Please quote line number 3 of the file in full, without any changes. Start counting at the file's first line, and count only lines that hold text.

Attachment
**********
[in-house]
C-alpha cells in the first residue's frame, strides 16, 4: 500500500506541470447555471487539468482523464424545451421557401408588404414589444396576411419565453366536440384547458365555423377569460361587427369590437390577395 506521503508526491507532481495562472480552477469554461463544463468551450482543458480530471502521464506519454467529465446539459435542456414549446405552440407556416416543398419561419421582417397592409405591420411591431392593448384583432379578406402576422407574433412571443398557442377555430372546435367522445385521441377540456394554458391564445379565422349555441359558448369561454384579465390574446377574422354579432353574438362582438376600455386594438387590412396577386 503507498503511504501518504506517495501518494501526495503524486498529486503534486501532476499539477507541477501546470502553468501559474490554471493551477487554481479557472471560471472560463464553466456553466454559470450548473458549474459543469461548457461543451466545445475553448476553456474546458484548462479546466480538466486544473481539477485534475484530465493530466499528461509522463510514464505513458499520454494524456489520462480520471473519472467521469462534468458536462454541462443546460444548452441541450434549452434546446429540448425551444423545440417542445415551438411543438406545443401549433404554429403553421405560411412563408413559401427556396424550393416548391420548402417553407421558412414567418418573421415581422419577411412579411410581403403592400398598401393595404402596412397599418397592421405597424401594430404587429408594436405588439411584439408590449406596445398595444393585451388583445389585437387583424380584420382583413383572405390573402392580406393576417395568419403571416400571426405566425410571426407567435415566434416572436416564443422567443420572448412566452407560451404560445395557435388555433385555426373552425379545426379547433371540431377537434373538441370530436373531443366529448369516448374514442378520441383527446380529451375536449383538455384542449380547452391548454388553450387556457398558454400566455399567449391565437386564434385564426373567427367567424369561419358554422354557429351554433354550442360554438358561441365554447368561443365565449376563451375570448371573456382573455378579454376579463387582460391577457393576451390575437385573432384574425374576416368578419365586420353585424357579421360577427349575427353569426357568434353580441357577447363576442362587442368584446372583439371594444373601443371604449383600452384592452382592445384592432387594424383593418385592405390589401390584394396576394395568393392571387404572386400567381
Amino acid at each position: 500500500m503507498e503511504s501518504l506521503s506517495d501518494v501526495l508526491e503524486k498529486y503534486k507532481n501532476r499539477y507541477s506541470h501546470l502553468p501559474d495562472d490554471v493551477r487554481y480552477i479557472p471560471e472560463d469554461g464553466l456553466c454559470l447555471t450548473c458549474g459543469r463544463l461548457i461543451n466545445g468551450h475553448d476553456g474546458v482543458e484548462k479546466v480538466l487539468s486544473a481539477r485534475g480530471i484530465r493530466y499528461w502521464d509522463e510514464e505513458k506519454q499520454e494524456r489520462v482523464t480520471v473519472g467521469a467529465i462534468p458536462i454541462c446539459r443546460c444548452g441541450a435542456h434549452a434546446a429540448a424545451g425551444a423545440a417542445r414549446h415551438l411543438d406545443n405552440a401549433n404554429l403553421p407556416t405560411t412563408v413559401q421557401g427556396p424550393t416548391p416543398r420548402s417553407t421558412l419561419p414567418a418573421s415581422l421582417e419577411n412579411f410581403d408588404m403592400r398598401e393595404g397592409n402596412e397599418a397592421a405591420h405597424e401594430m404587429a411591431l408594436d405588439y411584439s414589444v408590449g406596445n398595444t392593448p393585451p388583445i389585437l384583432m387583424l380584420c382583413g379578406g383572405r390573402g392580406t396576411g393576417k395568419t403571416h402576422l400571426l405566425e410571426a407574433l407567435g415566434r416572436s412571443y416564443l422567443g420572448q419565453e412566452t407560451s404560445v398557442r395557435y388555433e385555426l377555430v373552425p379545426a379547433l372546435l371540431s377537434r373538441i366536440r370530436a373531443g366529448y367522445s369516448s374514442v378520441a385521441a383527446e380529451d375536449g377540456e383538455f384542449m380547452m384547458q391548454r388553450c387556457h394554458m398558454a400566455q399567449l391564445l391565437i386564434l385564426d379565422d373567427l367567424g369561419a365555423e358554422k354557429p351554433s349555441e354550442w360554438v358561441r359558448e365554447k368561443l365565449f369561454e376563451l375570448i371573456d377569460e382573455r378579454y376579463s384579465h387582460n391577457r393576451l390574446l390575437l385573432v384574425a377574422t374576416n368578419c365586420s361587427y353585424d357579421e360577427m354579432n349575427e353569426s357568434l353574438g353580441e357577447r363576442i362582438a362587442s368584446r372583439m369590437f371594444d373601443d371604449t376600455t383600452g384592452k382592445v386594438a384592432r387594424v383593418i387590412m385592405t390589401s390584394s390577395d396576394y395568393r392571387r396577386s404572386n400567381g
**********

Amino acid at each position: 500500500m503507498e503511504s501518504l506521503s506517495d501518494v501526495l508526491e503524486k498529486y503534486k507532481n501532476r499539477y507541477s506541470h501546470l502553468p501559474d495562472d490554471v493551477r487554481y480552477i479557472p471560471e472560463d469554461g464553466l456553466c454559470l447555471t450548473c458549474g459543469r463544463l461548457i461543451n466545445g468551450h475553448d476553456g474546458v482543458e484548462k479546466v480538466l487539468s486544473a481539477r485534475g480530471i484530465r493530466y499528461w502521464d509522463e510514464e505513458k506519454q499520454e494524456r489520462v482523464t480520471v473519472g467521469a467529465i462534468p458536462i454541462c446539459r443546460c444548452g441541450a435542456h434549452a434546446a429540448a424545451g425551444a423545440a417542445r414549446h415551438l411543438d406545443n405552440a401549433n404554429l403553421p407556416t405560411t412563408v413559401q421557401g427556396p424550393t416548391p416543398r420548402s417553407t421558412l419561419p414567418a418573421s415581422l421582417e419577411n412579411f410581403d408588404m403592400r398598401e393595404g397592409n402596412e397599418a397592421a405591420h405597424e401594430m404587429a411591431l408594436d405588439y411584439s414589444v408590449g406596445n398595444t392593448p393585451p388583445i389585437l384583432m387583424l380584420c382583413g379578406g383572405r390573402g392580406t396576411g393576417k395568419t403571416h402576422l400571426l405566425e410571426a407574433l407567435g415566434r416572436s412571443y416564443l422567443g420572448q419565453e412566452t407560451s404560445v398557442r395557435y388555433e385555426l377555430v373552425p379545426a379547433l372546435l371540431s377537434r373538441i366536440r370530436a373531443g366529448y367522445s369516448s374514442v378520441a385521441a383527446e380529451d375536449g377540456e383538455f384542449m380547452m384547458q391548454r388553450c387556457h394554458m398558454a400566455q399567449l391564445l391565437i386564434l385564426d379565422d373567427l367567424g369561419a365555423e358554422k354557429p351554433s349555441e354550442w360554438v358561441r359558448e365554447k368561443l365565449f369561454e376563451l375570448i371573456d377569460e382573455r378579454y376579463s384579465h387582460n391577457r393576451l390574446l390575437l385573432v384574425a377574422t374576416n368578419c365586420s361587427y353585424d357579421e360577427m354579432n349575427e353569426s357568434l353574438g353580441e357577447r363576442i362582438a362587442s368584446r372583439m369590437f371594444d373601443d371604449t376600455t383600452g384592452k382592445v386594438a384592432r387594424v383593418i387590412m385592405t390589401s390584394s390577395d396576394y395568393r392571387r396577386s404572386n400567381g